While Tarkovsky shoots himself in the foot with representations of women, his production design is nothing short of remarkable. Stalker is a film that explores notions of place and space. As Hoel remarks, “Setting for Tarkovsky is essential” (44). Instead of focusing on the film’s setting, however, Hoel shares his thoughts on the comics series Y: The Last Man (2002-2008), the TV series Westworld (2016-, incorrectly dated as 2017-), and films such as Cube (1997), Mulholland Drive (2001), Looper (2012), Antichrist (2009), The Killing of a Sacred Deer (2017), Arrival (2016), and Tarkovsky’s earlier sf masterpiece Solaris (1972). When Hoel gets around to Stalker, critical interpretation is an underutilized approach. In one baffling section, “The Meat Grinder,” after calling this setting “the most fascinating aspect of the Zone [after the Room itself],” Hoel adds a long quotation from the film’s composer Eduard Artemyev and then considers the film’s soundtrack. Toward the end of the chapter, in a bid for some critical interpretation, Hoel draws a parallel between nuclear holocaust and Stalker: “if you take the position that the Zone is real, then the nuclear presence stands easily as a grotesque manifestation of the unnatural world, of humanity gone so badly awry that it has premeditated its own undoing” (63). In the sequences set outside of the bar, the Iru power plant stands imposingly across the river and, although its energy source is natural gas, I could not help but think of the future Chernobyl disaster.

In a much stronger chapter, “The Aesthetics of Stalker,” Hoel comments on the style of the film to consider its possible meanings. For example, in spite of the real world’s sepia tone and the vibrant colors of the Zone, there is no mapping of an unwell reality and an Eden onto the two spaces of the film. The Zone’s deteriorating and overgrown environment, however colorful, renders it an anti-Oz (68). But like previous chapters, Hoel opens a path of inquiry only to veer off in other directions: a discussion of the symbolism of the film, and its aesthetics, still requires that the author turns to the story, plot, and dialogue rather than examine form and mise-en-scène.

Hoel ends the book with poetry. Stalker features poems by the director’s father, Arseny, and Fyodor Tyutchev. True to form, in this short chapter the author begins to connect the poetry to character and plot but makes tangential remarks such as concerns about translation and how Icelandic pop-vocalist Björk set Tyutchev’s poetry to music. Hoel is a poet and instructor of English courses at Duquesne University, so I expected an insightful investigation of the film’s use of poetry. Hoel has underprepared this eight-page chapter.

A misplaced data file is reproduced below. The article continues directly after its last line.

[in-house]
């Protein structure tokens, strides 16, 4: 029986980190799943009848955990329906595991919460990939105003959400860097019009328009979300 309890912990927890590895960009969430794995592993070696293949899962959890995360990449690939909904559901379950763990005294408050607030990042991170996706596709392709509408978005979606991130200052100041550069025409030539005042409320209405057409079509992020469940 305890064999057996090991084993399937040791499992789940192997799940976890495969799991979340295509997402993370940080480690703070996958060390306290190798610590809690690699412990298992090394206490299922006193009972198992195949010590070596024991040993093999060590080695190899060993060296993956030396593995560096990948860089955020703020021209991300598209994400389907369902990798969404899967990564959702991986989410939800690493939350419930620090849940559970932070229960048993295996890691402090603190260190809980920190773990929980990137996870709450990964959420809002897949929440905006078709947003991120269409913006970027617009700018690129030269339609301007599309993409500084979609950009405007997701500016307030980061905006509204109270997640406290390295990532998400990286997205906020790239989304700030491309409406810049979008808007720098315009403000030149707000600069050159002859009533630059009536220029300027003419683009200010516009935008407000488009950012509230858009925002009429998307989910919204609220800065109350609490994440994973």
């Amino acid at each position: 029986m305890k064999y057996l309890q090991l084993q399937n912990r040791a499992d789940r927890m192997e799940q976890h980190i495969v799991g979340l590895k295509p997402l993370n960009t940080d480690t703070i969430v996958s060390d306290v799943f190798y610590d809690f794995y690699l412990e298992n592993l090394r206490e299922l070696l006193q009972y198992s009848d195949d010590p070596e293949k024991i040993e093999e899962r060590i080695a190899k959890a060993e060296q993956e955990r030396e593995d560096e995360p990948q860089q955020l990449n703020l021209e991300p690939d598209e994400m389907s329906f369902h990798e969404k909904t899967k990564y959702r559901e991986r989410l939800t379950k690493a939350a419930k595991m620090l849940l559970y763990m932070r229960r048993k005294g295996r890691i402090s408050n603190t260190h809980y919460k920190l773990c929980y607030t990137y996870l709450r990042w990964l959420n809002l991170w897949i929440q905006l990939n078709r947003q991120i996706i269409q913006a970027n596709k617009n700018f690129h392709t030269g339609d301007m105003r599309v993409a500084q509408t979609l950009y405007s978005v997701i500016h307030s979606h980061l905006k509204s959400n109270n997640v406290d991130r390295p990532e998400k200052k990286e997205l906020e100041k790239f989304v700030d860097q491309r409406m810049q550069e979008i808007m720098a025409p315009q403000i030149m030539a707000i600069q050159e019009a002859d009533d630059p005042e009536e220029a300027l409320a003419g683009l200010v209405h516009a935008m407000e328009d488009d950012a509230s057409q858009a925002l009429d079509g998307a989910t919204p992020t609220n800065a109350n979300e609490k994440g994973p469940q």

This lack of preparation is a common feature of the book: there are a few typos; in the paperback edition, the black-and-white images are dark, sometimes bordering on indecipherable; and the writing is sloppy at times, full of dashes and unnecessarily italicized verbs and phrases. Many of the paragraphs have no transitions and some sections leave much to be desired (e.g., rather than conclude his character profiles with a bang, Hoel drops some connections about the actors and Tarkovsky’s oeuvre). There are also some errors, e.g., incorrectly citing Vida T. Johnson and Graham Petrie’s estimation of the average shot length of the film. Hoel writes that the film “is filled with very long shots—at an average of four minutes per shot,” then provides a note to Johnson and Petrie’s The Films of Andrei Tarkovsky: A Visual Fugue (1994) without a page reference (12, 20; Hoel mistitles the book Tarkovsky: A Visual Fugue in the Bibliography on page 104). In their book, Johnson and Petrie write that Stalker has “an average shot length of almost one minute (142 shots in 161 minutes, with many 4 minutes or longer),” and later, “an average shot length of just over one minute” (152, 194).  

And in regard to the film’s ending, Hoel either misremembers or omits details for the sake of brevity. He observes that Monkey perhaps uses telekinesis to push a glass off the edge of a table (15, 41). Whether she has this power is open to debate and interpretation. Stalker’s opening sequence is significant here. Set in Stalker’s home, a nearby passing train causes a glass on a night table to move from the edge to the center. If it is a single glass that Monkey moves at the end, the train explanation seems possible. But Monkey does not appear to move only one glass, as Hoel writes: one medium glass, a large jar, and one large glass that tumbles off the edge of the table (in that order) defy the laws of physics here, with Monkey’s intentionality marked by her fixed stare at the individual objects. The additional two items, for me, suggest her telekinetic abilities.

Those issues aside, Hoel’s Stalker could be of interest to Tarkovsky fans and cinephiles. It is a satisfactory supplement for fans with renewed interest in the film, due in part to the Criterion Collection’s recent Stalker DVD and Blu-ray release (2017). Scholars would do well to pass on the book. Hoel’s brief references to theorists such as Walter Benjamin, Roland Barthes, Gilles Deleuze, Susan Sontag, and Slavoj Žižek hint at the possibility of more robust analyses, but Hoel opts for long quotations rather than engaging with these thinkers at length.—Troy Michael Bordun, University of Northern British Columbia

In Full Color: The Future of Afrofuturism.

Isiah Lavender III and Lisa Yaszek, eds. Literary Afrofuturism in the Twenty-First Century. Ohio State UP, 2020. vii+254 pp. $34.95 pbk.